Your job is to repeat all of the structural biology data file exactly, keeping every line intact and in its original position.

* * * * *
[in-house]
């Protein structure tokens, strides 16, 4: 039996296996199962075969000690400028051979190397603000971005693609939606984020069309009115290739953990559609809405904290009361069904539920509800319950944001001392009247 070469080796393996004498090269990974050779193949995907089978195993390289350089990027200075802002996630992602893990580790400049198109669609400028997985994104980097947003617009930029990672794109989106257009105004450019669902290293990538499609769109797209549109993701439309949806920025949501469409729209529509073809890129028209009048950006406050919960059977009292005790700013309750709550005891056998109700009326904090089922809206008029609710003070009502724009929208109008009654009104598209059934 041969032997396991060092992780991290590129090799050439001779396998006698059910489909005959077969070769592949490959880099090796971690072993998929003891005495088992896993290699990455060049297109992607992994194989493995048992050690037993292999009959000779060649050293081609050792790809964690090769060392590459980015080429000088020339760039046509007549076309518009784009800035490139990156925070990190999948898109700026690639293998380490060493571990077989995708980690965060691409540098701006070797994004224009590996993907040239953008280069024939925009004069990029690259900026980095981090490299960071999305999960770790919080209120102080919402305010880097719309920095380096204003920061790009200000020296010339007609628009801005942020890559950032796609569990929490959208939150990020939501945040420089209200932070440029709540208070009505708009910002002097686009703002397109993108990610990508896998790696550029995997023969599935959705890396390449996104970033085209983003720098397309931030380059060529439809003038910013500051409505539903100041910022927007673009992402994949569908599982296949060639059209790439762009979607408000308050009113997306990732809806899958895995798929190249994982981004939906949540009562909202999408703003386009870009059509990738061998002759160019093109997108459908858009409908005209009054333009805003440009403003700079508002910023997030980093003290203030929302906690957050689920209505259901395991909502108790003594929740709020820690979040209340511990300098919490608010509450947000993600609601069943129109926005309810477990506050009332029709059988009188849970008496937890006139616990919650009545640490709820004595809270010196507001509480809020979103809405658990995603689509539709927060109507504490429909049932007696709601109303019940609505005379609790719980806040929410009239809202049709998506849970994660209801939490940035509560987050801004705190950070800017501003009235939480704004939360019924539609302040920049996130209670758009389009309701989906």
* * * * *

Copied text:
[in-house]
């Protein structure tokens, strides 16, 4: 039996296996199962075969000690400028051979190397603000971005693609939606984020069309009115290739953990559609809405904290009361069904539920509800319950944001001392009247 070469080796393996004498090269990974050779193949995907089978195993390289350089990027200075802002996630992602893990580790400049198109669609400028997985994104980097947003617009930029990672794109989106257009105004450019669902290293990538499609769109797209549109993701439309949806920025949501469409729209529509073809890129028209009048950006406050919960059977009292005790700013309750709550005891056998109700009326904090089922809206008029609710003070009502724009929208109008009654009104598209059934 041969032997396991060092992780991290590129090799050439001779396998006698059910489909005959077969070769592949490959880099090796971690072993998929003891005495088992896993290699990455060049297109992607992994194989493995048992050690037993292999009959000779060649050293081609050792790809964690090769060392590459980015080429000088020339760039046509007549076309518009784009800035490139990156925070990190999948898109700026690639293998380490060493571990077989995708980690965060691409540098701006070797994004224009590996993907040239953008280069024939925009004069990029690259900026980095981090490299960071999305999960770790919080209120102080919402305010880097719309920095380096204003920061790009200000020296010339007609628009801005942020890559950032796609569990929490959208939150990020939501945040420089209200932070440029709540208070009505708009910002002097686009703002397109993108990610990508896998790696550029995997023969599935959705890396390449996104970033085209983003720098397309931030380059060529439809003038910013500051409505539903100041910022927007673009992402994949569908599982296949060639059209790439762009979607408000308050009113997306990732809806899958895995798929190249994982981004939906949540009562909202999408703003386009870009059509990738061998002759160019093109997108459908858009409908005209009054333009805003440009403003700079508002910023997030980093003290203030929302906690957050689920209505259901395991909502108790003594929740709020820690979040209340511990300098919490608010509450947000993600609601069943129109926005309810477990506050009332029709059988009188849970008496937890006139616990919650009545640490709820004595809270010196507001509480809020979103809405658990995603689509539709927060109507504490429909049932007696709601109303019940609505005379609790719980806040929410009239809202049709998506849970994660209801939490940035509560987050801004705190950070800017501003009235939480704004939360019924539609302040920049996130209670758009389009309701989906």